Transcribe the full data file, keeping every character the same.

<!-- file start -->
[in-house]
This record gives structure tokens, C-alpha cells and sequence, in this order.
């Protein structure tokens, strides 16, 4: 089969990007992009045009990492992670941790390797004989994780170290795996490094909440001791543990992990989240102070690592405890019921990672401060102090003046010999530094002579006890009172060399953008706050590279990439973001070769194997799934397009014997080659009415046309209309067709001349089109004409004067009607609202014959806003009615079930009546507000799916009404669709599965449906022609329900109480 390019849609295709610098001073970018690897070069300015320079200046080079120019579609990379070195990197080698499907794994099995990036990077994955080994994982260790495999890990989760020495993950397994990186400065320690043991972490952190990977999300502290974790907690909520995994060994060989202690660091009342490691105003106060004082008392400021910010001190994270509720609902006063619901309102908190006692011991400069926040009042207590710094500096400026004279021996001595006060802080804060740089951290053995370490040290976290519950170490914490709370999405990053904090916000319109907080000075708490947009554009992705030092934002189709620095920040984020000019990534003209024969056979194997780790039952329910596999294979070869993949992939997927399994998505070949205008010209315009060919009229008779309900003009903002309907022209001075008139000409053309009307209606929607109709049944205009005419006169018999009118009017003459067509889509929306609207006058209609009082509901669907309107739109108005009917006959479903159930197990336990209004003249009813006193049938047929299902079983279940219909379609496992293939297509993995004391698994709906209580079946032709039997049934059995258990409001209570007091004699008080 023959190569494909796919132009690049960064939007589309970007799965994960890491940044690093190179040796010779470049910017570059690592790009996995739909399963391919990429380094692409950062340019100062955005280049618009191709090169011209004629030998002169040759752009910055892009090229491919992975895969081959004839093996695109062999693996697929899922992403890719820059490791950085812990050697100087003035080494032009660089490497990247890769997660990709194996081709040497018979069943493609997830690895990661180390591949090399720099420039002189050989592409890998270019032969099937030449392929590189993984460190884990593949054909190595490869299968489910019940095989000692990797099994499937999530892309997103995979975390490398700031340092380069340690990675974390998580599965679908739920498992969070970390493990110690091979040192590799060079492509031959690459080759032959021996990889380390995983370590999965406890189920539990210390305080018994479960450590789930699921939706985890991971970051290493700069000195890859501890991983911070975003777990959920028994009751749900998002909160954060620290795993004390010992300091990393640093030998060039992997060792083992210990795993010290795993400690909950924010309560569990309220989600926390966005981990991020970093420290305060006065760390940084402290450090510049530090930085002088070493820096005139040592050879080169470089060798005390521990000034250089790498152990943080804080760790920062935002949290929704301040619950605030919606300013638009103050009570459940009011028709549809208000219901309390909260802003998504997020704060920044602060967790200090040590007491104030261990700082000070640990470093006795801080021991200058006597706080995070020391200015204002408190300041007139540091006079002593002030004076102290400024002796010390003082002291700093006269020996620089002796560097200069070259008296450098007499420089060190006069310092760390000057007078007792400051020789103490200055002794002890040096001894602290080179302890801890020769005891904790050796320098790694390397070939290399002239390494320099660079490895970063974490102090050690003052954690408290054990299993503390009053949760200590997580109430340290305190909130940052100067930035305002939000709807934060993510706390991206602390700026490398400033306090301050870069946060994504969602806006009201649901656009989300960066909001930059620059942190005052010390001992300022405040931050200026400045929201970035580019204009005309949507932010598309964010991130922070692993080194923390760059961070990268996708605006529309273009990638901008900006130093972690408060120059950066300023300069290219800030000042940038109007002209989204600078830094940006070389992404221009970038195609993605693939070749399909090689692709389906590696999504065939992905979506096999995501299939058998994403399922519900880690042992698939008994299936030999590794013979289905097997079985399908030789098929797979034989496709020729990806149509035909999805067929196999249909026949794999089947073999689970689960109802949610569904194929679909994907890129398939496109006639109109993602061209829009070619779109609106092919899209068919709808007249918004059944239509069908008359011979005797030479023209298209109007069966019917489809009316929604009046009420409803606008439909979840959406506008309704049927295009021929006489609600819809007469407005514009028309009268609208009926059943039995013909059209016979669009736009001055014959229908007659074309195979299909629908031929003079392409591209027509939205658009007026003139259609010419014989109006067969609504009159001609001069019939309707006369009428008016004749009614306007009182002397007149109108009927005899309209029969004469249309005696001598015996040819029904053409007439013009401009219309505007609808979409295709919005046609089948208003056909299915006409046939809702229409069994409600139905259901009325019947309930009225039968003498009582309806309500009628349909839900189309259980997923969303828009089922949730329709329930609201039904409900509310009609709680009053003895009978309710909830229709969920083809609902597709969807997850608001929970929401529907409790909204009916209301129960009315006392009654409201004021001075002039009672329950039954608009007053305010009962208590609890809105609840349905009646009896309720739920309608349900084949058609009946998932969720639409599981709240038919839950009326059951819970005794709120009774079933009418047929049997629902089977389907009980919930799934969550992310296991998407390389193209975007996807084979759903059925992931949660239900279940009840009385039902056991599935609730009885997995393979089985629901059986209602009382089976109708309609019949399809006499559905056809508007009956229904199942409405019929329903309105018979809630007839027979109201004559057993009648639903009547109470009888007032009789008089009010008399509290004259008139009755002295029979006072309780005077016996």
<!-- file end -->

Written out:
[in-house]
This record gives structure tokens, C-alpha cells and sequence, in this order.
């Protein structure tokens, strides 16, 4: 089969990007992009045009990492992670941790390797004989994780170290795996490094909440001791543990992990989240102070690592405890019921990672401060102090003046010999530094002579006890009172060399953008706050590279990439973001070769194997799934397009014997080659009415046309209309067709001349089109004409004067009607609202014959806003009615079930009546507000799916009404669709599965449906022609329900109480 390019849609295709610098001073970018690897070069300015320079200046080079120019579609990379070195990197080698499907794994099995990036990077994955080994994982260790495999890990989760020495993950397994990186400065320690043991972490952190990977999300502290974790907690909520995994060994060989202690660091009342490691105003106060004082008392400021910010001190994270509720609902006063619901309102908190006692011991400069926040009042207590710094500096400026004279021996001595006060802080804060740089951290053995370490040290976290519950170490914490709370999405990053904090916000319109907080000075708490947009554009992705030092934002189709620095920040984020000019990534003209024969056979194997780790039952329910596999294979070869993949992939997927399994998505070949205008010209315009060919009229008779309900003009903002309907022209001075008139000409053309009307209606929607109709049944205009005419006169018999009118009017003459067509889509929306609207006058209609009082509901669907309107739109108005009917006959479903159930197990336990209004003249009813006193049938047929299902079983279940219909379609496992293939297509993995004391698994709906209580079946032709039997049934059995258990409001209570007091004699008080 023959190569494909796919132009690049960064939007589309970007799965994960890491940044690093190179040796010779470049910017570059690592790009996995739909399963391919990429380094692409950062340019100062955005280049618009191709090169011209004629030998002169040759752009910055892009090229491919992975895969081959004839093996695109062999693996697929899922992403890719820059490791950085812990050697100087003035080494032009660089490497990247890769997660990709194996081709040497018979069943493609997830690895990661180390591949090399720099420039002189050989592409890998270019032969099937030449392929590189993984460190884990593949054909190595490869299968489910019940095989000692990797099994499937999530892309997103995979975390490398700031340092380069340690990675974390998580599965679908739920498992969070970390493990110690091979040192590799060079492509031959690459080759032959021996990889380390995983370590999965406890189920539990210390305080018994479960450590789930699921939706985890991971970051290493700069000195890859501890991983911070975003777990959920028994009751749900998002909160954060620290795993004390010992300091990393640093030998060039992997060792083992210990795993010290795993400690909950924010309560569990309220989600926390966005981990991020970093420290305060006065760390940084402290450090510049530090930085002088070493820096005139040592050879080169470089060798005390521990000034250089790498152990943080804080760790920062935002949290929704301040619950605030919606300013638009103050009570459940009011028709549809208000219901309390909260802003998504997020704060920044602060967790200090040590007491104030261990700082000070640990470093006795801080021991200058006597706080995070020391200015204002408190300041007139540091006079002593002030004076102290400024002796010390003082002291700093006269020996620089002796560097200069070259008296450098007499420089060190006069310092760390000057007078007792400051020789103490200055002794002890040096001894602290080179302890801890020769005891904790050796320098790694390397070939290399002239390494320099660079490895970063974490102090050690003052954690408290054990299993503390009053949760200590997580109430340290305190909130940052100067930035305002939000709807934060993510706390991206602390700026490398400033306090301050870069946060994504969602806006009201649901656009989300960066909001930059620059942190005052010390001992300022405040931050200026400045929201970035580019204009005309949507932010598309964010991130922070692993080194923390760059961070990268996708605006529309273009990638901008900006130093972690408060120059950066300023300069290219800030000042940038109007002209989204600078830094940006070389992404221009970038195609993605693939070749399909090689692709389906590696999504065939992905979506096999995501299939058998994403399922519900880690042992698939008994299936030999590794013979289905097997079985399908030789098929797979034989496709020729990806149509035909999805067929196999249909026949794999089947073999689970689960109802949610569904194929679909994907890129398939496109006639109109993602061209829009070619779109609106092919899209068919709808007249918004059944239509069908008359011979005797030479023209298209109007069966019917489809009316929604009046009420409803606008439909979840959406506008309704049927295009021929006489609600819809007469407005514009028309009268609208009926059943039995013909059209016979669009736009001055014959229908007659074309195979299909629908031929003079392409591209027509939205658009007026003139259609010419014989109006067969609504009159001609001069019939309707006369009428008016004749009614306007009182002397007149109108009927005899309209029969004469249309005696001598015996040819029904053409007439013009401009219309505007609808979409295709919005046609089948208003056909299915006409046939809702229409069994409600139905259901009325019947309930009225039968003498009582309806309500009628349909839900189309259980997923969303828009089922949730329709329930609201039904409900509310009609709680009053003895009978309710909830229709969920083809609902597709969807997850608001929970929401529907409790909204009916209301129960009315006392009654409201004021001075002039009672329950039954608009007053305010009962208590609890809105609840349905009646009896309720739920309608349900084949058609009946998932969720639409599981709240038919839950009326059951819970005794709120009774079933009418047929049997629902089977389907009980919930799934969550992310296991998407390389193209975007996807084979759903059925992931949660239900279940009840009385039902056991599935609730009885997995393979089985629901059986209602009382089976109708309609019949399809006499559905056809508007009956229904199942409405019929329903309105018979809630007839027979109201004559057993009648639903009547109470009888007032009789008089009010008399509290004259008139009755002295029979006072309780005077016996």